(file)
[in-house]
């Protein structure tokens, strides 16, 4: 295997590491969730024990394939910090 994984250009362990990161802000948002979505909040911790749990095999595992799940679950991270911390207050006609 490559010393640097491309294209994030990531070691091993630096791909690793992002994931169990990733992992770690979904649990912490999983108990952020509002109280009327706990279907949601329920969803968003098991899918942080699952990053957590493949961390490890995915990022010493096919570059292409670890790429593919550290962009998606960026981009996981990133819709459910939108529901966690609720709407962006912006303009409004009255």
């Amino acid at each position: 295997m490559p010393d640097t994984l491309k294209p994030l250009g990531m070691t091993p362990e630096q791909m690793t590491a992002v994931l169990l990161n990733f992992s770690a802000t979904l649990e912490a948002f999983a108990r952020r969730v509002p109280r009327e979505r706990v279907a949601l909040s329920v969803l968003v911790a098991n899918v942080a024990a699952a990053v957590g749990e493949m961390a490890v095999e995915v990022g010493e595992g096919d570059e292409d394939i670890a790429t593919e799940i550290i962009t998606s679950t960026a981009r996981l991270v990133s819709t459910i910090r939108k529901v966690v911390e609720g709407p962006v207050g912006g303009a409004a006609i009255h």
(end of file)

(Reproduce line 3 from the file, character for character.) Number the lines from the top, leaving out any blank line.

């Amino acid at each position: 295997m490559p010393d640097t994984l491309k294209p994030l250009g990531m070691t091993p362990e630096q791909m690793t590491a992002v994931l169990l990161n990733f992992s770690a802000t979904l649990e912490a948002f999983a108990r952020r969730v509002p109280r009327e979505r706990v279907a949601l909040s329920v969803l968003v911790a098991n899918v942080a024990a699952a990053v957590g749990e493949m961390a490890v095999e995915v990022g010493e595992g096919d570059e292409d394939i670890a790429t593919e799940i550290i962009t998606s679950t960026a981009r996981l991270v990133s819709t459910i910090r939108k529901v966690v911390e609720g709407p962006v207050g912006g303009a409004a006609i009255h």